It’s a strange thing to be drunk

Iranians are a fun group to drink with or so I was soon to discover. I had been convinced to go to Nashville on the 4th of July weekend by a good friend. They wanted me to get out of my small aparment and broken down arm chair to enjoy something different for a change. While I’m usually reluctant to leave the comform of my small apartment, I knew they were right. I have been working since the new year without much time off or change in scenerey. So I packed my overnight bag and hopped in the car for what I couldn’t have none was going to be a long drunk weekend.

The drive wasn’t bad. A few hours of satellite radio, winding mountain roads and before I knew it I had arrived in a town a great many people were either trying to make it to or make a name for themselves in it. I can honestly say the first day was uneventful with a light dinner and more than a few cocktails at the roof top bar of my hotel. That being said the more than a few dirty martinis did help the conversation flow more smoothly with the six other people in a surprisingly empty bar for such a metropolitan town the day before independence day.

My first full day was spent waiting in line to see gilded cars and studded suits in the country music hall of fame. Followed by yet more food and drinks and an even more quiet night as I listened to the whistle of fireworks from my hotel room having passed out watching Netflix like oh so many times before.

Determined not to let my final night go to waste I spent the day seeing what was left of the tourist sights, taking the pictures of the family trips I had never taken when I was a kid. Mostly because I didn’t like my picture taken and we didn’t go on trips. After I had made it to respectable Christian hour I started at my first bar not more than a tenth of a mile from my bar. Encouraged by my strong constitution and peer pressure from my friend, our late lunch was more liquid then solid. Feeling thoroughly courageous I marshaled on to the next bar. This one smoky and filled with the sweet aroma of of Cuban tobacco that had been liberated to Nicaragua to make some of the worlds finest cigars. My next three or five hours disappeared into long tales of NWA and how great America was.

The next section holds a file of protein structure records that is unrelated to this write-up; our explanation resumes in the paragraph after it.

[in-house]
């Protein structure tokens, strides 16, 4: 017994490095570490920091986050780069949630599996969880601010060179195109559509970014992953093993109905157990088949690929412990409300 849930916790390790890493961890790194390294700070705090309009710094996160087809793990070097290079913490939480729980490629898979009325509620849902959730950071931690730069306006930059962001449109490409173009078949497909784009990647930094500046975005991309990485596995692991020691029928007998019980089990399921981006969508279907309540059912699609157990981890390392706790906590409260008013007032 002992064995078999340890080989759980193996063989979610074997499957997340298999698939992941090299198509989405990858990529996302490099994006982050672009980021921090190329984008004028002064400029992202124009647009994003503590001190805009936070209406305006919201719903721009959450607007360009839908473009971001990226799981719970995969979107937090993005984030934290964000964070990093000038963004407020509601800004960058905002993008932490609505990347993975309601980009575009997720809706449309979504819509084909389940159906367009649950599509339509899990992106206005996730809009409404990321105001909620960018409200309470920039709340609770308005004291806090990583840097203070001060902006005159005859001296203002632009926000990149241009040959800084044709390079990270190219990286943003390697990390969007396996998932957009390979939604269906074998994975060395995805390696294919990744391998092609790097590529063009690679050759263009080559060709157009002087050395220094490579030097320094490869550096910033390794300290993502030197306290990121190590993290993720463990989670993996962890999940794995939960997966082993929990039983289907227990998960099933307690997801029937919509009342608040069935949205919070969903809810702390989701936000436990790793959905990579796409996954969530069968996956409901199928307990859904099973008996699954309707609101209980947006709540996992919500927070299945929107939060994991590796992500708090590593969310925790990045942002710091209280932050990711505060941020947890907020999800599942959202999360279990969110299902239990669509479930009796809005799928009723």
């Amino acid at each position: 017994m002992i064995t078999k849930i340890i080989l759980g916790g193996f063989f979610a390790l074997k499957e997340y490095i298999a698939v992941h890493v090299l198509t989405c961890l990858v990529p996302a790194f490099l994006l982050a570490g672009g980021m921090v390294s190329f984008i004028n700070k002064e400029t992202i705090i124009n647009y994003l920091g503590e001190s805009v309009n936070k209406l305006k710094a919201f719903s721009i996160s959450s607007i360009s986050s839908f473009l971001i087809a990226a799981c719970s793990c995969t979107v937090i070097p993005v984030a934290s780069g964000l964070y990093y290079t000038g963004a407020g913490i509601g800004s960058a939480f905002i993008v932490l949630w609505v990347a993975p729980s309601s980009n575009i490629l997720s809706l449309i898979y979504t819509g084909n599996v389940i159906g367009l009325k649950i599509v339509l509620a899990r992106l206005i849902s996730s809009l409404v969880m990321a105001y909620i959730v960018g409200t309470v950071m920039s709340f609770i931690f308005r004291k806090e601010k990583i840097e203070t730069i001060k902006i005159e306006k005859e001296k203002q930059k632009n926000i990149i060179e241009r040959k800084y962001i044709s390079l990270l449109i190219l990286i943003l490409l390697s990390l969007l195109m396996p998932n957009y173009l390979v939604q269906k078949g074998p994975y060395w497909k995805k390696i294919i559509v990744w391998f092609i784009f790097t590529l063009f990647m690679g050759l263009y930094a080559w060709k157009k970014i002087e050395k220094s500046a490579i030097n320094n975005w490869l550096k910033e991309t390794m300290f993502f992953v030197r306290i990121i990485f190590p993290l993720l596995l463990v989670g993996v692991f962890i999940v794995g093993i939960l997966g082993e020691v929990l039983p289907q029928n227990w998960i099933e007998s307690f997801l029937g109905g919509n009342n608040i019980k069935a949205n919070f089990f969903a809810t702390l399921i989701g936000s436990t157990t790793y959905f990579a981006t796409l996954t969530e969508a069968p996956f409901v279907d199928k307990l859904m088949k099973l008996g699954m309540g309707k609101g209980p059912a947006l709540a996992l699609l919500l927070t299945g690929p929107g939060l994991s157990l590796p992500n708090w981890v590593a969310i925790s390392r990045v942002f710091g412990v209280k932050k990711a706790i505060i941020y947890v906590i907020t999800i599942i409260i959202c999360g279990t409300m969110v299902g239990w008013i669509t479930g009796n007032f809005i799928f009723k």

With a powerful thirst and not as strong legs I made my way confidently to an even closer brewery. However, I stayed only for a beer before a rather heavy set woman asked me to leave her and her friends alone. I may have said more than a few pro American things that such a metropolitan crowd could not handle. We will talk no more of her. May her children be born naked.